Animal studies have shown that opioids suppress the immune system, but their clinical effect in human infections has not been widely studied.
In a new report published in The Annals of Internal Medicine, researchers looked at 1,233 patients with invasive pneumococcal disease, an infection that is fatal in about 10 percent of cases, with higher death rates in the elderly. They compared them with 24,399 controls.
People with invasive pneumococcal disease were 62 percent more likely than those in the control group to be using prescription opioids. The association was strongest for high-potency drugs like oxycodone and for long-acting drugs like methadone and transdermal fentanyl. The study controlled for many variables, such as sex, race, alcohol use and cardiovascular disease.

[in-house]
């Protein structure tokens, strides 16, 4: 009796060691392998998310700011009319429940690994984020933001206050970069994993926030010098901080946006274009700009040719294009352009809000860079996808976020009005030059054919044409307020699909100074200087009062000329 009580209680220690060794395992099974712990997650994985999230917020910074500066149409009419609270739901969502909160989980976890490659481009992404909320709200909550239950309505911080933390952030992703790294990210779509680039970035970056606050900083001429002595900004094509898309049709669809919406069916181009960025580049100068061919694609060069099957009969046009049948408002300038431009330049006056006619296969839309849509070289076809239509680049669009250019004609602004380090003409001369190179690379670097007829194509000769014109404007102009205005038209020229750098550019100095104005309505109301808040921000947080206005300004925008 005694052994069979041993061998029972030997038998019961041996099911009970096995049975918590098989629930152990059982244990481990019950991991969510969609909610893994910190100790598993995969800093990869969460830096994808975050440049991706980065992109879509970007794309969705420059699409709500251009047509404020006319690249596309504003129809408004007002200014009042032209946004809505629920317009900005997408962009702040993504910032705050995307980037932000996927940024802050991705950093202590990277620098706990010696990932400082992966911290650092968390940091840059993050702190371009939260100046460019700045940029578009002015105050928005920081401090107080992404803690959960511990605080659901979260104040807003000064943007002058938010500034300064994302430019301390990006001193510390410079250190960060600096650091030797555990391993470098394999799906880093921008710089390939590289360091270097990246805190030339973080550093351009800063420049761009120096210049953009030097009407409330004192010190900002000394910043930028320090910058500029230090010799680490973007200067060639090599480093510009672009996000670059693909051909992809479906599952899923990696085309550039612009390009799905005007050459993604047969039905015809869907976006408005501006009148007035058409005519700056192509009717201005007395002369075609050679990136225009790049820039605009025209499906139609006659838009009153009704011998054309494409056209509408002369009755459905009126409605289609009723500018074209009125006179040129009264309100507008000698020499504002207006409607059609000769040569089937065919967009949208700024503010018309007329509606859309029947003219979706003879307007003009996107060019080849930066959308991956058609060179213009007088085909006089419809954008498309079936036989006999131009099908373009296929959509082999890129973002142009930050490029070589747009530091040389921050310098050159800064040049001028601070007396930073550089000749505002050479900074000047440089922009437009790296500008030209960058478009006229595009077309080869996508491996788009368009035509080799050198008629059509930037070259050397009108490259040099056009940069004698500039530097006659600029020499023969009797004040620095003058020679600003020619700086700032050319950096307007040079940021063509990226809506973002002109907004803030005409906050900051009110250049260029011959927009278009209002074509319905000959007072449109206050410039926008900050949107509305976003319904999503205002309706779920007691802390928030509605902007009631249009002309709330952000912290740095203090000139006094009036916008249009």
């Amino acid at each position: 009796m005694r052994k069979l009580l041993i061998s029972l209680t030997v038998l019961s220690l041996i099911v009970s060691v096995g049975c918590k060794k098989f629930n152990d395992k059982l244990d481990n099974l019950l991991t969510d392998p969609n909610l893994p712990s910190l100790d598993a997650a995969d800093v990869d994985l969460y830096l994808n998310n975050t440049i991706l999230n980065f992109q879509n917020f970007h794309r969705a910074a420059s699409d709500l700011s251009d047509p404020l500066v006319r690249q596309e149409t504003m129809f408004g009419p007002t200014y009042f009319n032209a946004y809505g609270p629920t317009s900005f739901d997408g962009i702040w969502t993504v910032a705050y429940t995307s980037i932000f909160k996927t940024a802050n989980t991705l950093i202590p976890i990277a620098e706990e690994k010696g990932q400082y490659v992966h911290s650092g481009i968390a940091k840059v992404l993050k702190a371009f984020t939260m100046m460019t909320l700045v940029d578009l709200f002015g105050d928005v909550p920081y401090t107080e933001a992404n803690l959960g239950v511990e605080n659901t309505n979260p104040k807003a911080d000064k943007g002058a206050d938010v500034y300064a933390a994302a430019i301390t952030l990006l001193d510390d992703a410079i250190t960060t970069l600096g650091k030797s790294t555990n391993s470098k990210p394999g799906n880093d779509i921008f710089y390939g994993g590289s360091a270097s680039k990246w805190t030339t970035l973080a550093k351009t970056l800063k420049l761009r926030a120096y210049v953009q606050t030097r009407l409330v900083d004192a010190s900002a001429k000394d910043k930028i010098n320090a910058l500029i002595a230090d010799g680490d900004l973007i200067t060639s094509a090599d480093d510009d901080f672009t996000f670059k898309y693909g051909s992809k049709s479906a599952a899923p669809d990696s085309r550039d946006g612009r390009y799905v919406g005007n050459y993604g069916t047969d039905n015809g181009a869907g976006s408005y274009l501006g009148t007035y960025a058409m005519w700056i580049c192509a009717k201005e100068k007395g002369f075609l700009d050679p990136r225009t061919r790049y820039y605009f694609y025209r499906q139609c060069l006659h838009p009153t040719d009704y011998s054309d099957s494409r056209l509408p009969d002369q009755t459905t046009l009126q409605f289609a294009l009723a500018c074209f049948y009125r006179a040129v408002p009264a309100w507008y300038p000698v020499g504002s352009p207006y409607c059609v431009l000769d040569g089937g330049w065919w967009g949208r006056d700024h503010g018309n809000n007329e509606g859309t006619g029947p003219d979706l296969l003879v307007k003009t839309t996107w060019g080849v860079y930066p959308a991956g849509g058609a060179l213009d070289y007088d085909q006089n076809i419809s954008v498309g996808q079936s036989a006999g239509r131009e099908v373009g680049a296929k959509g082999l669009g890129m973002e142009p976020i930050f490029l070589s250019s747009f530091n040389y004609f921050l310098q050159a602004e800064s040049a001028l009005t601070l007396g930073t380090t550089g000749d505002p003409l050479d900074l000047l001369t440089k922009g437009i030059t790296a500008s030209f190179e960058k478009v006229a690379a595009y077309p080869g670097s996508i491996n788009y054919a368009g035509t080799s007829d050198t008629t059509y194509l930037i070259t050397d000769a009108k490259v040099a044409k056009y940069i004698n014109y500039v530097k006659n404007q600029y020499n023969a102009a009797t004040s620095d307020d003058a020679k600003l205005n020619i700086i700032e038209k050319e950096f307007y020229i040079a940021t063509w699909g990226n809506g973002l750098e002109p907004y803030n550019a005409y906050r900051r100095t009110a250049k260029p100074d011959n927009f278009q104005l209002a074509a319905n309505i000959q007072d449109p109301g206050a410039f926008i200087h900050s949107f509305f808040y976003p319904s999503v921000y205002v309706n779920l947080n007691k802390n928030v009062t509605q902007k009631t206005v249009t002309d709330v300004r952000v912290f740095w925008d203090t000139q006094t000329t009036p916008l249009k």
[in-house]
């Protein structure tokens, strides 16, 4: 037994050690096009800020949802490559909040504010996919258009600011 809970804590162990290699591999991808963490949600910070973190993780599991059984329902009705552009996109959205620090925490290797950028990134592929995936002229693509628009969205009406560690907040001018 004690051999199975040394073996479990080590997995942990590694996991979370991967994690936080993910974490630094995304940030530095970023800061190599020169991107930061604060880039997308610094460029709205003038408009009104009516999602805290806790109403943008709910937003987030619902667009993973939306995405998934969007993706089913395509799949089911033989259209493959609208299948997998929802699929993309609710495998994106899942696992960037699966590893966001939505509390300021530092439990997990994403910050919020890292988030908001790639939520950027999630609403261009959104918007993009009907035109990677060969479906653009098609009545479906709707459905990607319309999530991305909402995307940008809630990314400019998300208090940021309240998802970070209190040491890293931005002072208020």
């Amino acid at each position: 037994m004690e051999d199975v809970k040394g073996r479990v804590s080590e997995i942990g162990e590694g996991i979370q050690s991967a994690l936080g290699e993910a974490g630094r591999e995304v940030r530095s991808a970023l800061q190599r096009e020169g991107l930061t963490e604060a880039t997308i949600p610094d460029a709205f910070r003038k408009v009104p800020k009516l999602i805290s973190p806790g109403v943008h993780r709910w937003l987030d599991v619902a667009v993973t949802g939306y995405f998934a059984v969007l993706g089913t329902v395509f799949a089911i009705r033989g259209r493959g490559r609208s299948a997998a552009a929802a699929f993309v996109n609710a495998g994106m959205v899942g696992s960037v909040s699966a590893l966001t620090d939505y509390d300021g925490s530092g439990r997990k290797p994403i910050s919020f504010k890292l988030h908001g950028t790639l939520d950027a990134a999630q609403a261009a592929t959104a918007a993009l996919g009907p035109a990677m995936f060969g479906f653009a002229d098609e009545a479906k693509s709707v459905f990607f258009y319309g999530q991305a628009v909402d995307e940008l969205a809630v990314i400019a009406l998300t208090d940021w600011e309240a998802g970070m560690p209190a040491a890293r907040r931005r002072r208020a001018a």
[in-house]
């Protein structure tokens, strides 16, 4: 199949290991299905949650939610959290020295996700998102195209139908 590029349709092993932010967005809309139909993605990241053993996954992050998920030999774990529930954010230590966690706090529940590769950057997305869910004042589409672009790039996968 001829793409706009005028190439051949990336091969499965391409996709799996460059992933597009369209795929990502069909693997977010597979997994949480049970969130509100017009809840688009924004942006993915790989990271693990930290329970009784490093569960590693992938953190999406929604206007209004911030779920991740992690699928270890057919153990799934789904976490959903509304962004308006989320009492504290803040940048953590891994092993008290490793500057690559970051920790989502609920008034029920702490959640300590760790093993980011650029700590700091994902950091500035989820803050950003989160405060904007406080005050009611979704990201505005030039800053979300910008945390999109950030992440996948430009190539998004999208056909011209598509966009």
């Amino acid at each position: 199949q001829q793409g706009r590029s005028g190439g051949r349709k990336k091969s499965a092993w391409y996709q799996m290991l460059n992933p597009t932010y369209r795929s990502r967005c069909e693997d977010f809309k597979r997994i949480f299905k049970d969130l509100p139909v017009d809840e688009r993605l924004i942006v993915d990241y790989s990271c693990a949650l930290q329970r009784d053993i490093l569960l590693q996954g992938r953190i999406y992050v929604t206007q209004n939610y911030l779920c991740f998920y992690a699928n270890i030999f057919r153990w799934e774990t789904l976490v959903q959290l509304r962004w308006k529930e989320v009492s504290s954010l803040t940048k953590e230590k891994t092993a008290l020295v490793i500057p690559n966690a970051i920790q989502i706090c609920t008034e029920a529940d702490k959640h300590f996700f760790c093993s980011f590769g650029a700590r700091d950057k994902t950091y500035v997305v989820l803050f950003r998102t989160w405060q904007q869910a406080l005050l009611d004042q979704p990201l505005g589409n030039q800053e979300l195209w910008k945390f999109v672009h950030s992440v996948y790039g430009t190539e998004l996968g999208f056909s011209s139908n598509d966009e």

“We can’t say that there’s proof of a causal link here,” said the lead author, Andrew D. Wiese, a postdoctoral fellow at Vanderbilt University. “But providers should consider these findings when deciding whether to prescribe opioids, and in choosing what formulation to use.”
Two of the co-authors have received payments from drug companies.